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Psychological skills training myths

This is an excerpt from Foundations of Sport and Exercise Psychology, Fifth Edition with Web Study Guide, by Robert S. Weinberg, PhD, and Daniel Gould, PhD.


Myths about psychology skills training (PST)

Several myths still circulate about the use of psychological techniques in optimizing performance. In fact, research (Martin, 2005) revealed that male athletes, younger athletes, and athletes who have been socialized in sports that involve physical contact still assign a particular stigma to sport psychology consulting. Unfortunately, many of these myths only confuse the issue of what sport psychology consultants can and cannot do to help athletes maximize their performance.

Myth 1: PST Is for “Problem” Athletes Only

Many people wrongly think that all sport psychologists work with athletes who have psychological problems. This is not the case (see chapter 1). Clinical sport psychologists in the United States are typically licensed to practice clinical psychology in a particular state and are trained to treat various mental disorders. However, only about 10% of athletes exhibit behaviors and mental disorders that require the expertise of a clinical sport psychologist. Rather, most athletes’ psychological needs can be addressed by educational sport psychology specialists who focus on helping develop mental skills in athletes with a normal range of functioning. The following are some examples of the various PST needs addressed by educational and clinical sport psychology specialists.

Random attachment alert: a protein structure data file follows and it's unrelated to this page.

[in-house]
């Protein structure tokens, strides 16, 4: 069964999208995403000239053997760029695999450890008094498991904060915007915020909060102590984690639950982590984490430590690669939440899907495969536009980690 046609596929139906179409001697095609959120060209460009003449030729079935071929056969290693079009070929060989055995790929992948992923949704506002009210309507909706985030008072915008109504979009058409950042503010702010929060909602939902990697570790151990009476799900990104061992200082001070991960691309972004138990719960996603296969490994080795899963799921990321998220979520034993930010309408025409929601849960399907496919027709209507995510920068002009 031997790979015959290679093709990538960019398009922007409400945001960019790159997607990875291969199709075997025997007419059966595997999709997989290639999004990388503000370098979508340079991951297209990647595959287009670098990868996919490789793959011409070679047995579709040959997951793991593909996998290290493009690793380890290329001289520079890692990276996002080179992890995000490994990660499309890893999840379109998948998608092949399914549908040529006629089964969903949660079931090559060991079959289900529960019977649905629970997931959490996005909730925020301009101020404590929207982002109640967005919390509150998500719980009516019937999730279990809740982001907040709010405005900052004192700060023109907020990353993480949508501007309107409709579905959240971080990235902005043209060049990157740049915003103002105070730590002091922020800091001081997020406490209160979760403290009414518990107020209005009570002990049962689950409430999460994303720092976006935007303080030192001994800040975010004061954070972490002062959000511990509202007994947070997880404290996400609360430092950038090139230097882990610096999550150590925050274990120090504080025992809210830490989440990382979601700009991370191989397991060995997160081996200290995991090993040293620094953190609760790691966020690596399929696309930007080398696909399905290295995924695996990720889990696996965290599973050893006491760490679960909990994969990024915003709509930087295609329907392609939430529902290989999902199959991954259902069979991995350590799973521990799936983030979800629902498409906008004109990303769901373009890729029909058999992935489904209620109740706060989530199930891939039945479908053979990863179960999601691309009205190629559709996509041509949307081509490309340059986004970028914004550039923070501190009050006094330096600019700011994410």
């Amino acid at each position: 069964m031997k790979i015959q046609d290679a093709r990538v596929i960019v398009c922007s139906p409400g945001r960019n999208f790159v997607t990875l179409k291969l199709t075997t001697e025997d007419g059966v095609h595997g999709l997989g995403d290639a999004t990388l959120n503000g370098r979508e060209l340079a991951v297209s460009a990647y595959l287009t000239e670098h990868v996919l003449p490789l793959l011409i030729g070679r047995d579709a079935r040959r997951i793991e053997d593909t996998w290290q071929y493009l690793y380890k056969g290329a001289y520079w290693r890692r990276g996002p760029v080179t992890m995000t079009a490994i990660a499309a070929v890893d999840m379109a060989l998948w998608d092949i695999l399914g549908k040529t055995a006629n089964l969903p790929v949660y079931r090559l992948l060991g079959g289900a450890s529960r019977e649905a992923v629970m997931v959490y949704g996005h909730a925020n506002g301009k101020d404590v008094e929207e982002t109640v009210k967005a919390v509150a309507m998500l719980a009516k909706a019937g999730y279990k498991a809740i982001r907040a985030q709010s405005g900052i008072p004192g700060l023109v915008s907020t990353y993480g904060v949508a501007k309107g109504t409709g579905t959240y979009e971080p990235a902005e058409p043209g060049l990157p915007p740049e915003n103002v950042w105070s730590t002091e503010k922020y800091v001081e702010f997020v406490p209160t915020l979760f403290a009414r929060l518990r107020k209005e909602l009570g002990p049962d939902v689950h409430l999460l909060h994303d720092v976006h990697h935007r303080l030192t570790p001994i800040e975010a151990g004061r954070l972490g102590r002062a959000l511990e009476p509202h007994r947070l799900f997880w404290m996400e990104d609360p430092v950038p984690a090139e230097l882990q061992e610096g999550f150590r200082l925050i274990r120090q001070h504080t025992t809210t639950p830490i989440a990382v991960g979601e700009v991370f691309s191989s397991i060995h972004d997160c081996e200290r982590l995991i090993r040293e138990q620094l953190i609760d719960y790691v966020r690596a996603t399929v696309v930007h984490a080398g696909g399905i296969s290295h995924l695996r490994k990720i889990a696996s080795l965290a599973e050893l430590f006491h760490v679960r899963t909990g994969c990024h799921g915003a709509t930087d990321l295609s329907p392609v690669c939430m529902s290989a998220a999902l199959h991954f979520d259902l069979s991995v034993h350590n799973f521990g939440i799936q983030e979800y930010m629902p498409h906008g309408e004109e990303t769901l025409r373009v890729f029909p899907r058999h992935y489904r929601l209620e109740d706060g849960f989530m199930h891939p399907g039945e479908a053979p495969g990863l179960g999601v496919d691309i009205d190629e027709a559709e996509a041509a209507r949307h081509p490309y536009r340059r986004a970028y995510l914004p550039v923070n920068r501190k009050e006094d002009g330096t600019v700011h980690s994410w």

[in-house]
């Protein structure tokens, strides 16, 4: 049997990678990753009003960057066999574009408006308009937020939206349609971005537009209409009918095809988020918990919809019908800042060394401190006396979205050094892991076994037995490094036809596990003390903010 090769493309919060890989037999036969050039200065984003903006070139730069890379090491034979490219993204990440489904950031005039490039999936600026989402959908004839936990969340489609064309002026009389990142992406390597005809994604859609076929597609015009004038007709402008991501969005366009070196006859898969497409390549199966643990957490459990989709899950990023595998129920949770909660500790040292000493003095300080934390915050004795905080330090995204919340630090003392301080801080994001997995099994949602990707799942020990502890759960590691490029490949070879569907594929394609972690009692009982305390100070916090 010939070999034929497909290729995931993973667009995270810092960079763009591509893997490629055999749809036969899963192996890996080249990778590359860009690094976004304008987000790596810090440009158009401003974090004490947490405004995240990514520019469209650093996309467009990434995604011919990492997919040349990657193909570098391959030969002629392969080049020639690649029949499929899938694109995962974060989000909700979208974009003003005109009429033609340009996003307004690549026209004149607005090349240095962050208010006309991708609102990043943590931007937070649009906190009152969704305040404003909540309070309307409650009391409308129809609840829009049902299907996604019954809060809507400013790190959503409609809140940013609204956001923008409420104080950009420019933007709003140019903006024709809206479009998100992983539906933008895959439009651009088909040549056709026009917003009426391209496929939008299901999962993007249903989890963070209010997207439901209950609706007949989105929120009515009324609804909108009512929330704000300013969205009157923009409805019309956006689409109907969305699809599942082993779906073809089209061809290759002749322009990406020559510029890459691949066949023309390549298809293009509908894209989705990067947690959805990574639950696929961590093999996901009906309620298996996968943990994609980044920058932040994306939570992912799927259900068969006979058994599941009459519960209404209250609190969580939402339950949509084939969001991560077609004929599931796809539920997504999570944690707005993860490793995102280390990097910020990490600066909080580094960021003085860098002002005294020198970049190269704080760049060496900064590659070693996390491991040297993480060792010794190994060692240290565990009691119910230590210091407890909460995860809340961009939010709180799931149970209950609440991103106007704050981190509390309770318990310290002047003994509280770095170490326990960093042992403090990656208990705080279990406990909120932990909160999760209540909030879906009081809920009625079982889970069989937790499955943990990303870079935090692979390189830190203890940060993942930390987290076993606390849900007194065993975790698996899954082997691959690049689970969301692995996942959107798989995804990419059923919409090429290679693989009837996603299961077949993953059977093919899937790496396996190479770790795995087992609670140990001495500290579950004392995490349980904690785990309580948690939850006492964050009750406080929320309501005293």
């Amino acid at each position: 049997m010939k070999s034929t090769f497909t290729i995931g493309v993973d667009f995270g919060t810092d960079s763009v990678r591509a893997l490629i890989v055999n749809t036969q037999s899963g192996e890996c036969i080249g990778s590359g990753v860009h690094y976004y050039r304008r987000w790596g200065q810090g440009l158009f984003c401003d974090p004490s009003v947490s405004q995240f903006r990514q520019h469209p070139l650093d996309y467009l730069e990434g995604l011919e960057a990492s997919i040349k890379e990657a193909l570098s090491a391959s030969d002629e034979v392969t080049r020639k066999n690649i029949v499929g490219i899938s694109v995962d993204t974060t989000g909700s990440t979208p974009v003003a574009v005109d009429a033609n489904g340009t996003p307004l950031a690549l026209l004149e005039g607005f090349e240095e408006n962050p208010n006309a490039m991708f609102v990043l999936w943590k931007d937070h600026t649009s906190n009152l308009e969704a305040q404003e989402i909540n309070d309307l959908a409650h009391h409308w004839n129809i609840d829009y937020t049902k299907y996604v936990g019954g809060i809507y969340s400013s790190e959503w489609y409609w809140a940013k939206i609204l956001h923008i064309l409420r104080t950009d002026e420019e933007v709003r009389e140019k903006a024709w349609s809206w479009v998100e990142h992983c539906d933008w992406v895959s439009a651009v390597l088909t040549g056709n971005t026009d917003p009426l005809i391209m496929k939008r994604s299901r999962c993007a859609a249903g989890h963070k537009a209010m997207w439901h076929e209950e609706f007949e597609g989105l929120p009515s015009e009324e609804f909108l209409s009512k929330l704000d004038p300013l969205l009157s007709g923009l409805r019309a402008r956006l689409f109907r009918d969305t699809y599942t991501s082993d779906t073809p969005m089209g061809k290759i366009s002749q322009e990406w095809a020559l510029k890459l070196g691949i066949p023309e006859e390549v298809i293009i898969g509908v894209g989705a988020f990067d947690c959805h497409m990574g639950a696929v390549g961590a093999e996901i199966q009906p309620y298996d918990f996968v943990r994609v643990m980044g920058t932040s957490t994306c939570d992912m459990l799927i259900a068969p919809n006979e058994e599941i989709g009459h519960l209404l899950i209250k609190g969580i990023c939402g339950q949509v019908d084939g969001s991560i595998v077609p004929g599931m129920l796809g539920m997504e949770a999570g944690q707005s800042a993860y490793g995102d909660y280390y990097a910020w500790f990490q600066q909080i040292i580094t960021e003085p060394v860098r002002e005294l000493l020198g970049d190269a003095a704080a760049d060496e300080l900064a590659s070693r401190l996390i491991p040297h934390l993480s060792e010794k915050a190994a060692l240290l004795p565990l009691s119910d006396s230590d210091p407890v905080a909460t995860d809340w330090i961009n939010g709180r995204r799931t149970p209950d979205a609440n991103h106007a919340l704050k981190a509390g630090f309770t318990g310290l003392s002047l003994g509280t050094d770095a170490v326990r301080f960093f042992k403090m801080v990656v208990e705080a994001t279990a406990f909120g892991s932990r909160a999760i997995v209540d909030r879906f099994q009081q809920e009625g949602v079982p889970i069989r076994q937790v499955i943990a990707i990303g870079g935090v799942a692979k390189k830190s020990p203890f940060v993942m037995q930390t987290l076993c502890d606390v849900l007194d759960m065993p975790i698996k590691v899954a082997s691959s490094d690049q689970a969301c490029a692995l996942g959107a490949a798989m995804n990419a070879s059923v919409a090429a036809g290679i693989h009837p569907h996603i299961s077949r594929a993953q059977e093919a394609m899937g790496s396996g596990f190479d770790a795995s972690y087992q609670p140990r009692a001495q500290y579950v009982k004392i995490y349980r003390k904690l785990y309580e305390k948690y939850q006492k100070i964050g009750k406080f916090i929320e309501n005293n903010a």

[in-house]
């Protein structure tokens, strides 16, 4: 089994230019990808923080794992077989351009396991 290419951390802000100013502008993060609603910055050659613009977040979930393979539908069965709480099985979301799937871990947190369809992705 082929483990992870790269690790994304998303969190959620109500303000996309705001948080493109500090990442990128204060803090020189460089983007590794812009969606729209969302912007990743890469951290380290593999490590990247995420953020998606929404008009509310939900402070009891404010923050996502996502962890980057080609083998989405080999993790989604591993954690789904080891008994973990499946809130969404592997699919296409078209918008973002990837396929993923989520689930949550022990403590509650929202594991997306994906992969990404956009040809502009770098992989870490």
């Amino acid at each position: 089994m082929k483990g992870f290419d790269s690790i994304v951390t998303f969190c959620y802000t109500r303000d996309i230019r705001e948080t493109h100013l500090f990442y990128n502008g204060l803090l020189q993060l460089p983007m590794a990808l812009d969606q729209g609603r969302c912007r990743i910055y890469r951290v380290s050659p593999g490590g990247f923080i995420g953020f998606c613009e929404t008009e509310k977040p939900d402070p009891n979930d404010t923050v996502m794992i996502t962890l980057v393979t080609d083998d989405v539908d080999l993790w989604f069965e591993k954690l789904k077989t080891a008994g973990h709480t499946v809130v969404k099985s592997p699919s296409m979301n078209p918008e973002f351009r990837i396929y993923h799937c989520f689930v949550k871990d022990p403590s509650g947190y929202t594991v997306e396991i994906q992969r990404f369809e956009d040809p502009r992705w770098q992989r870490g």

Educational sport psychologists

  • Goal setting
  • Imagery
  • Arousal regulation
  • Concentration
  • Mental preparation

Clinical sport psychologists

  • Eating disorders
  • Substance abuse
  • Personality disorders
  • Severe depression or anxiety
  • Psychopathology

Myth 2: PST Is for Elite Training Only

Psychological skills training is not only for the elite. It is appropriate for all athletes, including young, developing athletes (Orlick & McCaffrey, 1991; Petlichkoff, 2004) and special populations such as people who are mentally disabled (Travis & Sachs, 1991), physically or intellectually challenged (Bawden, 2006; Hanrahan, 2003), or hearing impaired (Clark & Sachs, 1991). (See “Conducting Psychological Skills Training With Athletes With Intellectual or Physical Disabilities.”) Dedicated professionals work to help improve performance and personal growth. Popular magazines and news media tend to focus on Olympic and professional athletes who work with sport psychology consultants, but many other groups receive sport psychology consultation as
well.

Myth 3: PST Provides “Quick Fix” Solutions

Many people mistakenly think that sport psychology offers a quick fix to psychological problems. Sometimes athletes and coaches expect to learn how to concentrate or to stay calm under pressure in one or two lessons. Actually, psychological skills take time and practice to develop. And PST is not magical—it won’t turn an average player into a superstar. However, it will help athletes reach their potential and maximize their abilities.

Myth 4: PST Is Not Useful

Some people still think that sport psychology is hocus-pocus, having nothing positive to offer. This is highlighted by the comment of former Wimbledon champion Goran Ivanisevic, who stated, “You lie on a couch, they take your money, and you walk out more banana than when you walk in” (LeUnes & Nation, 2002, p. 18). However, substantial scholarly research, as well as anecdotal reports from athletes and coaches, indicates that psychological skills do in fact enhance performance (e.g., Greenspan & Feltz, 1989; Morris & Thomas, 2004; Weinberg & Comar, 1994). At the same time, the research also shows that effective PST efforts must be carried out in a systematic but individualized fashion, over time, using a variety of psychological techniques (Meyers, Whelan, & Murphy, 1996). Sport psychology is neither a magical elixir nor useless bunk, and people should have realistic expectations of what PST can do.




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